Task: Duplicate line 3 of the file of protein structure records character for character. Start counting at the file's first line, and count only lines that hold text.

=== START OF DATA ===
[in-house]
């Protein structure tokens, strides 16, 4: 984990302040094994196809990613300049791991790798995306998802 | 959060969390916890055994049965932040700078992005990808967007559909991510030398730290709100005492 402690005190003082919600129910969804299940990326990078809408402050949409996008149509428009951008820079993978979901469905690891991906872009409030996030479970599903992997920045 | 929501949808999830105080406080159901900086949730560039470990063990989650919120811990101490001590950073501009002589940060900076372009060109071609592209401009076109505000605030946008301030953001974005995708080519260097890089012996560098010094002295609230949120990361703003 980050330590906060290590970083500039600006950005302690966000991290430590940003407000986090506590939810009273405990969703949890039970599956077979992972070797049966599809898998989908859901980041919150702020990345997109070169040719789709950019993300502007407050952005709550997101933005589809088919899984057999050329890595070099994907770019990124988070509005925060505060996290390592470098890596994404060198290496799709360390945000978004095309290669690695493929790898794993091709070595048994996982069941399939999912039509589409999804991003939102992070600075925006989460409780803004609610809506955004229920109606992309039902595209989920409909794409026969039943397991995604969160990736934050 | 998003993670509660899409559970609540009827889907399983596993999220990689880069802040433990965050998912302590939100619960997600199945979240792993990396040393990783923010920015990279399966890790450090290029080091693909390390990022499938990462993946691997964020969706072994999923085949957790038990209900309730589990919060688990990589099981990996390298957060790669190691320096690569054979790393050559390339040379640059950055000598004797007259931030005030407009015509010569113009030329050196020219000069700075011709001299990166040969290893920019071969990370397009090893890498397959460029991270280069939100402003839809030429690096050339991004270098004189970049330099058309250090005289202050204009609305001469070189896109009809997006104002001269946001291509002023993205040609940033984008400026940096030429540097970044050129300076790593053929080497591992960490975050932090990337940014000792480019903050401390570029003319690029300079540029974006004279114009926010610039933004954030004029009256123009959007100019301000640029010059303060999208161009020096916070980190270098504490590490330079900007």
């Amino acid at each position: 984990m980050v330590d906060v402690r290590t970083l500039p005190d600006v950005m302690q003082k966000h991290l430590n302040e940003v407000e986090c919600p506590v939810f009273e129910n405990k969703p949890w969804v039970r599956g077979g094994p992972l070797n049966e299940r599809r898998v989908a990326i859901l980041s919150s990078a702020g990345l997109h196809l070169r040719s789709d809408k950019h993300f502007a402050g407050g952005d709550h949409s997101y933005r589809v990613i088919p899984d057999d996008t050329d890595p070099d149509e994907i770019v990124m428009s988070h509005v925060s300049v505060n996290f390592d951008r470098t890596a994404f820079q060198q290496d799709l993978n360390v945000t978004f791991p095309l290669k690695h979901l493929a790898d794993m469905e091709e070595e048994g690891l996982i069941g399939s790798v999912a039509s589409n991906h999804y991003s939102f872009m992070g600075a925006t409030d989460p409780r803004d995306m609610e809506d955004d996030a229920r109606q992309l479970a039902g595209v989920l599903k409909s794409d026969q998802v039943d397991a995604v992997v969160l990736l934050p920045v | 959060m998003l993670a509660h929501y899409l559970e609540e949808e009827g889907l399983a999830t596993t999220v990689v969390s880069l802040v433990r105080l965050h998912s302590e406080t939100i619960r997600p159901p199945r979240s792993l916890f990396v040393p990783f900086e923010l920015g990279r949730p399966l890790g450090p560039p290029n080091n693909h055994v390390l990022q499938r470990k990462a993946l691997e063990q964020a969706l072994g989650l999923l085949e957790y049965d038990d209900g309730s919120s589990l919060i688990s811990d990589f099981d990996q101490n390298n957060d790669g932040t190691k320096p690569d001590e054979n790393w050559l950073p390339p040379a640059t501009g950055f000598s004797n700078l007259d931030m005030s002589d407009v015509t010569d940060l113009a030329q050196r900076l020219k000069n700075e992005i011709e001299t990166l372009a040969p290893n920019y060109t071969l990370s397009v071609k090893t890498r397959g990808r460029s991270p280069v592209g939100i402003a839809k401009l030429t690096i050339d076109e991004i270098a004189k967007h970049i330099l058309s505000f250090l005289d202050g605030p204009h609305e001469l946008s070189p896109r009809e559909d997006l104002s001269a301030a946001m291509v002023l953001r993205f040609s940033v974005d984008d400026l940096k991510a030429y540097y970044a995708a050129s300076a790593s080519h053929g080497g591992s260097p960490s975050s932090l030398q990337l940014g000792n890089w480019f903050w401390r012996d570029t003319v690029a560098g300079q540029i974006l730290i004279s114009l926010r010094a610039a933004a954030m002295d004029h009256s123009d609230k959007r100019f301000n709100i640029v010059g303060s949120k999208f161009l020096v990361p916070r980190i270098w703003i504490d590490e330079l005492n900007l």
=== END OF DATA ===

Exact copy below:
């Amino acid at each position: 984990m980050v330590d906060v402690r290590t970083l500039p005190d600006v950005m302690q003082k966000h991290l430590n302040e940003v407000e986090c919600p506590v939810f009273e129910n405990k969703p949890w969804v039970r599956g077979g094994p992972l070797n049966e299940r599809r898998v989908a990326i859901l980041s919150s990078a702020g990345l997109h196809l070169r040719s789709d809408k950019h993300f502007a402050g407050g952005d709550h949409s997101y933005r589809v990613i088919p899984d057999d996008t050329d890595p070099d149509e994907i770019v990124m428009s988070h509005v925060s300049v505060n996290f390592d951008r470098t890596a994404f820079q060198q290496d799709l993978n360390v945000t978004f791991p095309l290669k690695h979901l493929a790898d794993m469905e091709e070595e048994g690891l996982i069941g399939s790798v999912a039509s589409n991906h999804y991003s939102f872009m992070g600075a925006t409030d989460p409780r803004d995306m609610e809506d955004d996030a229920r109606q992309l479970a039902g595209v989920l599903k409909s794409d026969q998802v039943d397991a995604v992997v969160l990736l934050p920045v | 959060m998003l993670a509660h929501y899409l559970e609540e949808e009827g889907l399983a999830t596993t999220v990689v969390s880069l802040v433990r105080l965050h998912s302590e406080t939100i619960r997600p159901p199945r979240s792993l916890f990396v040393p990783f900086e923010l920015g990279r949730p399966l890790g450090p560039p290029n080091n693909h055994v390390l990022q499938r470990k990462a993946l691997e063990q964020a969706l072994g989650l999923l085949e957790y049965d038990d209900g309730s919120s589990l919060i688990s811990d990589f099981d990996q101490n390298n957060d790669g932040t190691k320096p690569d001590e054979n790393w050559l950073p390339p040379a640059t501009g950055f000598s004797n700078l007259d931030m005030s002589d407009v015509t010569d940060l113009a030329q050196r900076l020219k000069n700075e992005i011709e001299t990166l372009a040969p290893n920019y060109t071969l990370s397009v071609k090893t890498r397959g990808r460029s991270p280069v592209g939100i402003a839809k401009l030429t690096i050339d076109e991004i270098a004189k967007h970049i330099l058309s505000f250090l005289d202050g605030p204009h609305e001469l946008s070189p896109r009809e559909d997006l104002s001269a301030a946001m291509v002023l953001r993205f040609s940033v974005d984008d400026l940096k991510a030429y540097y970044a995708a050129s300076a790593s080519h053929g080497g591992s260097p960490s975050s932090l030398q990337l940014g000792n890089w480019f903050w401390r012996d570029t003319v690029a560098g300079q540029i974006l730290i004279s114009l926010r010094a610039a933004a954030m002295d004029h009256s123009d609230k959007r100019f301000n709100i640029v010059g303060s949120k999208f161009l020096v990361p916070r980190i270098w703003i504490d590490e330079l005492n900007l």